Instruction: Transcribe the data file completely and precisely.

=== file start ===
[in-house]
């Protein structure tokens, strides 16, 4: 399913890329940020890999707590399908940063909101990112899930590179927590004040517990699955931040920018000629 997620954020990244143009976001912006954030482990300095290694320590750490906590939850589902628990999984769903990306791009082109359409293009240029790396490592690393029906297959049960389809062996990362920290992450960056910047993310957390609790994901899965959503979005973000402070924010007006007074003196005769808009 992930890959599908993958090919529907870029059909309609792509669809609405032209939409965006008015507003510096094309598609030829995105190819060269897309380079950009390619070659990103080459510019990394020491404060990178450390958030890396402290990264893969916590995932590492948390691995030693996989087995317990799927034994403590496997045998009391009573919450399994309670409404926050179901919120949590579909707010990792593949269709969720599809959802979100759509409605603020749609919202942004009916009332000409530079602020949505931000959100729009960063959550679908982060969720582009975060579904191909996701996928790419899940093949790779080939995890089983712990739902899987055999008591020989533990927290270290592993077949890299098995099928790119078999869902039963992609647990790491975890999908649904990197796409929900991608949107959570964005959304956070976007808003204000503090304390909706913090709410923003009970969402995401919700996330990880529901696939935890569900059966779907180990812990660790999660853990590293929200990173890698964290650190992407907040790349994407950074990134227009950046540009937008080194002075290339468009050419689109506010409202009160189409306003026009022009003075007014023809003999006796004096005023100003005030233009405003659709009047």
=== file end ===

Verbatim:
[in-house]
């Protein structure tokens, strides 16, 4: 399913890329940020890999707590399908940063909101990112899930590179927590004040517990699955931040920018000629 997620954020990244143009976001912006954030482990300095290694320590750490906590939850589902628990999984769903990306791009082109359409293009240029790396490592690393029906297959049960389809062996990362920290992450960056910047993310957390609790994901899965959503979005973000402070924010007006007074003196005769808009 992930890959599908993958090919529907870029059909309609792509669809609405032209939409965006008015507003510096094309598609030829995105190819060269897309380079950009390619070659990103080459510019990394020491404060990178450390958030890396402290990264893969916590995932590492948390691995030693996989087995317990799927034994403590496997045998009391009573919450399994309670409404926050179901919120949590579909707010990792593949269709969720599809959802979100759509409605603020749609919202942004009916009332000409530079602020949505931000959100729009960063959550679908982060969720582009975060579904191909996701996928790419899940093949790779080939995890089983712990739902899987055999008591020989533990927290270290592993077949890299098995099928790119078999869902039963992609647990790491975890999908649904990197796409929900991608949107959570964005959304956070976007808003204000503090304390909706913090709410923003009970969402995401919700996330990880529901696939935890569900059966779907180990812990660790999660853990590293929200990173890698964290650190992407907040790349994407950074990134227009950046540009937008080194002075290339468009050419689109506010409202009160189409306003026009022009003075007014023809003999006796004096005023100003005030233009405003659709009047």